Using unit-level data from the 70th National Sample Survey round Situation Assessment Survey of Agricultural Households, the paper seeks to determine, for major states, the minimum size of cultivated land at which the average monthly income of farmer households from cultivation exceeds their average monthly consumption expenditure and the minimum farm size at which the average monthly income from all sources exceeds their poverty-line-equivalent income. Further, it examines the contribution of different sources towards their total income across farm-size categories and the incidence of poverty among such households. It then estimates the income support for those households that are not able to meet their average monthly consumption expenditure and which are below the poverty line.

A Quantitative Assessment of the EU–India Free Trade Agreement

With EU–India clinching a post-Brexit trade negotiation, the present paper proposes to examine whether the free trade agreement between the two regions would increase production efficiency and thereby social welfare. Using the partial equilibrium model, the study reveals that the EU–India FTA yields less positive trade and welfare gains in India after Brexit specifically, for consumer, industrial, and capital goods, whereas it would still be in India’s interest towards the specific benign impact of an FTA in raw materials, intermediate goods, and agricultural goods. From the policy perspective, India is not well-served by its pursuit of protectionist agenda and instead should push for trade liberalisation as a better path for the global trading system.

The Proposed Deregulation of India’s Sugar Sector

The deregulation of agricultural markets and its scope for benefits to farmers are examined using the system generalised method of moments to estimate India’s supply equations of sugar and sugarcane. An alternative theoretical framework is used to generate the supply equations—different from Nerlove’s Adaptive Expectations-based supply response function or the assumption of profit-maximising firms operating in a freely competitive market—which fits into the sugar sector’s regulatory system in India. The findings suggest that the proposed deregulations will not reduce the sugar sector’s cyclicality nor will it create a win-win situation for farmers and mills. Instead, the mills will benefit at the cost of farmers.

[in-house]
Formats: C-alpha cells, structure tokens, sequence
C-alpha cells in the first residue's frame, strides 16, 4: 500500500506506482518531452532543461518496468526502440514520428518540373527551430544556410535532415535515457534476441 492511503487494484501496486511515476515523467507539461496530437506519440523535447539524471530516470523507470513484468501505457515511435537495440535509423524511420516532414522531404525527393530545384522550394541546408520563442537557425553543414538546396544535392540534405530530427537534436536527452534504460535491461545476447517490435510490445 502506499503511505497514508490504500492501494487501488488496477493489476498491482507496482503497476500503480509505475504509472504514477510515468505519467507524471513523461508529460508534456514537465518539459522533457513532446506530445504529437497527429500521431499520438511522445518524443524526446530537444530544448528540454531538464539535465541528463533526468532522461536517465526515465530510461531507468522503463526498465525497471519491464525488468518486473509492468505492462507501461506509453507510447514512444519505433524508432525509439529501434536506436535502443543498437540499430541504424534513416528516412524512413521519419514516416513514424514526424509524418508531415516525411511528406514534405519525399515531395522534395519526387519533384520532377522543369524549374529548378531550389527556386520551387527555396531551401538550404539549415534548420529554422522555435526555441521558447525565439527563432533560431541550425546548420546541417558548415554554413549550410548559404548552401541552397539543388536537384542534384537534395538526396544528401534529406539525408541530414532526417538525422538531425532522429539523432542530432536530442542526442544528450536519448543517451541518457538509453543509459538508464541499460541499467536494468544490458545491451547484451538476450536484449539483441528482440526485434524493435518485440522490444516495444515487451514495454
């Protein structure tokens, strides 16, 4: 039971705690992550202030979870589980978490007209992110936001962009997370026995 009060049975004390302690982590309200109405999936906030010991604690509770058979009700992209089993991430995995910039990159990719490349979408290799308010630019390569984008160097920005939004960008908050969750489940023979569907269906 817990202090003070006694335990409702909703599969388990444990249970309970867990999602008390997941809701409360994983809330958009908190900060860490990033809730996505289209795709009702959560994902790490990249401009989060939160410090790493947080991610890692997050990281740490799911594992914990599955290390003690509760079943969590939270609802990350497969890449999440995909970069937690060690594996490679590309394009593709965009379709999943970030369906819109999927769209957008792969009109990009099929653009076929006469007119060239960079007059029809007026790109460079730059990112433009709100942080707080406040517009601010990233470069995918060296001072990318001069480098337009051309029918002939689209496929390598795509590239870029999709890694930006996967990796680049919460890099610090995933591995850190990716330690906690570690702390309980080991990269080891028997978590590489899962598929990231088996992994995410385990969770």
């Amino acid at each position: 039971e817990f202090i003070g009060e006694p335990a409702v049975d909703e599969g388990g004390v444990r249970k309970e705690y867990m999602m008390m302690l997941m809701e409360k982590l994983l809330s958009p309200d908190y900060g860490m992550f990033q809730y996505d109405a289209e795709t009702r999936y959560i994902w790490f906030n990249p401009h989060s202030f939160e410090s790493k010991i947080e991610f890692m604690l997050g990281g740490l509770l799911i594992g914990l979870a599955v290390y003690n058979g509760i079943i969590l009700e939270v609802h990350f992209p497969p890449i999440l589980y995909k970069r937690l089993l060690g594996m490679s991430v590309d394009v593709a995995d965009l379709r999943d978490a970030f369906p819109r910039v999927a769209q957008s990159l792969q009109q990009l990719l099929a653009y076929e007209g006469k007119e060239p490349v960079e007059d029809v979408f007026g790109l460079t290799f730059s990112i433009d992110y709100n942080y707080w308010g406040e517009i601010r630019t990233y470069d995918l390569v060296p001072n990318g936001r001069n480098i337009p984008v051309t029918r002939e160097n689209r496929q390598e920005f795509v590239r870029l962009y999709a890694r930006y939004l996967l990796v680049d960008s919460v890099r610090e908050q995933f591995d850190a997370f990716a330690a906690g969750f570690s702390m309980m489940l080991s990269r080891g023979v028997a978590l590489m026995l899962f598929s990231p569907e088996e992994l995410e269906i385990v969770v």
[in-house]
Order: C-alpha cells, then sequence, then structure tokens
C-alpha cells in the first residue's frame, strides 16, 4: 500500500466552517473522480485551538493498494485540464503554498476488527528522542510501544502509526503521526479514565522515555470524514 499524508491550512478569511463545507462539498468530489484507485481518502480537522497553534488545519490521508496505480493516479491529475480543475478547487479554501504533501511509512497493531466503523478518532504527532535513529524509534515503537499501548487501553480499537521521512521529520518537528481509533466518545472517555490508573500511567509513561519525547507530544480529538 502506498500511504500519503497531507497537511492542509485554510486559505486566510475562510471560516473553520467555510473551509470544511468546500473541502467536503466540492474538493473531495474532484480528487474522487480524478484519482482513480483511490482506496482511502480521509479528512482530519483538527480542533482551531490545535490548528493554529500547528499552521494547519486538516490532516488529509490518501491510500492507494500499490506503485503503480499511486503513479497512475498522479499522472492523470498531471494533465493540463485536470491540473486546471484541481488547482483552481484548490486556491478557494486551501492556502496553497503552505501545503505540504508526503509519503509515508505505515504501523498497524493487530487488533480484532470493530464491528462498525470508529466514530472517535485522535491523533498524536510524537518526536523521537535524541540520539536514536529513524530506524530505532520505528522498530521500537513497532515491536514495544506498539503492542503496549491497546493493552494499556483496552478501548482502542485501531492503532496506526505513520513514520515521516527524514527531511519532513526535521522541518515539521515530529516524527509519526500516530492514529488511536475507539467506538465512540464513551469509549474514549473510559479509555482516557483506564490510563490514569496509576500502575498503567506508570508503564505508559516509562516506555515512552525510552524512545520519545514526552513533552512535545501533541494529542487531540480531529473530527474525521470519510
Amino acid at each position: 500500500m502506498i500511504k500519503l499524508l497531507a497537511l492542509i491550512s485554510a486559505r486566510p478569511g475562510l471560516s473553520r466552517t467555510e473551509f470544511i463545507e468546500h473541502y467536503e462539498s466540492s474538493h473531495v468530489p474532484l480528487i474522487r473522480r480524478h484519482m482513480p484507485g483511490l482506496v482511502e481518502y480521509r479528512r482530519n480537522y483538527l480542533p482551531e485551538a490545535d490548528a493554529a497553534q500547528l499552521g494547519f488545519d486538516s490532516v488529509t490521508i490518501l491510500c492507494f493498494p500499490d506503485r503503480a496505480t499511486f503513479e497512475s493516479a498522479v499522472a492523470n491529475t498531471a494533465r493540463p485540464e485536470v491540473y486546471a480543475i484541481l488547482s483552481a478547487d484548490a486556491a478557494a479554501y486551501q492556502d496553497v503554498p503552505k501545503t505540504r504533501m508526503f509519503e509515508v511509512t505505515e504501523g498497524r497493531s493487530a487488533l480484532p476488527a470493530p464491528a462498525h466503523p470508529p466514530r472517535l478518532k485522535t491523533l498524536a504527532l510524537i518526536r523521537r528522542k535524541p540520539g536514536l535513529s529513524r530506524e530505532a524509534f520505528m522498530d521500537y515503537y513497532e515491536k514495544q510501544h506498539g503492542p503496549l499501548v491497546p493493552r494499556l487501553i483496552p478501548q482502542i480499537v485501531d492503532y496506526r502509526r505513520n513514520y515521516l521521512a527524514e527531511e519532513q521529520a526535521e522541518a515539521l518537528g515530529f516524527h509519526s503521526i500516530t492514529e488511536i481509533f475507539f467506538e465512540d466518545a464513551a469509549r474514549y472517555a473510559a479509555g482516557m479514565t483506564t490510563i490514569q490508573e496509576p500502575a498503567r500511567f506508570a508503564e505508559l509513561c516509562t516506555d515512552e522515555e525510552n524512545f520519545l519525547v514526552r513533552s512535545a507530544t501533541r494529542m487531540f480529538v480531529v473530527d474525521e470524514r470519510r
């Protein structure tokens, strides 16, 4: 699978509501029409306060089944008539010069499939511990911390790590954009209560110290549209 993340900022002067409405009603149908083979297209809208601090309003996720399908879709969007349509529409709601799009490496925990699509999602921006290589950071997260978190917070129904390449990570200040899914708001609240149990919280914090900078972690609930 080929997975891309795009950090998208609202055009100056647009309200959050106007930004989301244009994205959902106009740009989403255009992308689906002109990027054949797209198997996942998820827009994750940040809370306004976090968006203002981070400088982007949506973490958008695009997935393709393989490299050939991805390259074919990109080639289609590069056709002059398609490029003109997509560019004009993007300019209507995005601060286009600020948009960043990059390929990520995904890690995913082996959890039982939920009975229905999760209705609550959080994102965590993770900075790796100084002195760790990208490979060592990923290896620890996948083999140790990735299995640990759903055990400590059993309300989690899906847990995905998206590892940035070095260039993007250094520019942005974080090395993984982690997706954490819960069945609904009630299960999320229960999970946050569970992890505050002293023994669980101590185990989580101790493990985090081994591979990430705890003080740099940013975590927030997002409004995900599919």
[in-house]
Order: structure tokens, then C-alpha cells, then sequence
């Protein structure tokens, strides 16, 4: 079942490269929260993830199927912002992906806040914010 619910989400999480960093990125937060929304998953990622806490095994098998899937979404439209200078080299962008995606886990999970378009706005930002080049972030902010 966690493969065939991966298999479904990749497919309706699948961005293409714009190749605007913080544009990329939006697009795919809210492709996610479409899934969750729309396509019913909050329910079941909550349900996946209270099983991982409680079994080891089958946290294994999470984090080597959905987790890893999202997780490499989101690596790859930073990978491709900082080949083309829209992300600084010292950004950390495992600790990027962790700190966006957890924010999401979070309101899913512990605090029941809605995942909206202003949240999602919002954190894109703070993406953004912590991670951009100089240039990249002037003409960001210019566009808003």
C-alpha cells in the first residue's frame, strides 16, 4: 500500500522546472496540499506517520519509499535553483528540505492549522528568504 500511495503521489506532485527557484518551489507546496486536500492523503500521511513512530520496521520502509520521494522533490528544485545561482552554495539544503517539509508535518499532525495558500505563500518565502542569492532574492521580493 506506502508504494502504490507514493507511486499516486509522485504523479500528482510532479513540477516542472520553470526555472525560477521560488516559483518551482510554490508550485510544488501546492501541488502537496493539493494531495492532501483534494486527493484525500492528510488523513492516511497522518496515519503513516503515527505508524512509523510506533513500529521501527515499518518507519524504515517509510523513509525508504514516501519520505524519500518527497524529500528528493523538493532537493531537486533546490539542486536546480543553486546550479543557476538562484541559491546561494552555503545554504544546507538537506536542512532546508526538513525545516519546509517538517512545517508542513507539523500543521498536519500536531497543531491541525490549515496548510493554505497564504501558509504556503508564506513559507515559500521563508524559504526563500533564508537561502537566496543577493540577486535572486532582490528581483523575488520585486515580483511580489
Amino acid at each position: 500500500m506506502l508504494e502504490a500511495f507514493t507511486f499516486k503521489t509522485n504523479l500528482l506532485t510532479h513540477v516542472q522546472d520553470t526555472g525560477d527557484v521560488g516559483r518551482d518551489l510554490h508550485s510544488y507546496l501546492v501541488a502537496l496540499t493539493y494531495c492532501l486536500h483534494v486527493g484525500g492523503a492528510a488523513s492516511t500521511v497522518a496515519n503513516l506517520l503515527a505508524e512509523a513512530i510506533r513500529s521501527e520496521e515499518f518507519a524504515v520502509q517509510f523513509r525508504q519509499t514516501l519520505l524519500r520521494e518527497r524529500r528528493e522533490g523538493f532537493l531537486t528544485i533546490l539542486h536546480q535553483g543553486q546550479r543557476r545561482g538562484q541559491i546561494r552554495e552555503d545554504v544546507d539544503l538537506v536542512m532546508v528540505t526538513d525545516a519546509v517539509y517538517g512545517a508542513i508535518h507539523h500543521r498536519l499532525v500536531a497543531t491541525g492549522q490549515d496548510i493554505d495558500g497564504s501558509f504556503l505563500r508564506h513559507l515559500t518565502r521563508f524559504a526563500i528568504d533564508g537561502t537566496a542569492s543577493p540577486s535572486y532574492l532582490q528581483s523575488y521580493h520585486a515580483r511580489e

Does Public Procurement Benefit Paddy Farmers?

This paper investigates the impact of public procurement on paddy farmers in Bihar. Whether farmers’ access to public procurement agencies led to higher price realisation by them is examined here. The paper used a comprehensive telephonic survey of 1,976 farm households in eastern India (Bihar, eastern Uttar Pradesh, Jharkhand, Odisha, and West Bengal) and employed an endogenous switching regression model to estimate the impact of public procurement on farm harvest price of paddy. The findings reveal that farmers gain by selling to public agencies. However, they are unable to receive the minimum support price.

Capitalising Nature

While producing “cheap” nature, capitalism produces climate change that challenges the entire process of capitalising nature.

Agrarian Crisis and Farm Incomes in India

Farm Income in India: Myths and Realities by A Narayanamoorthy, New Delhi: Oxford University Press, 2021; pp 384, `1,695.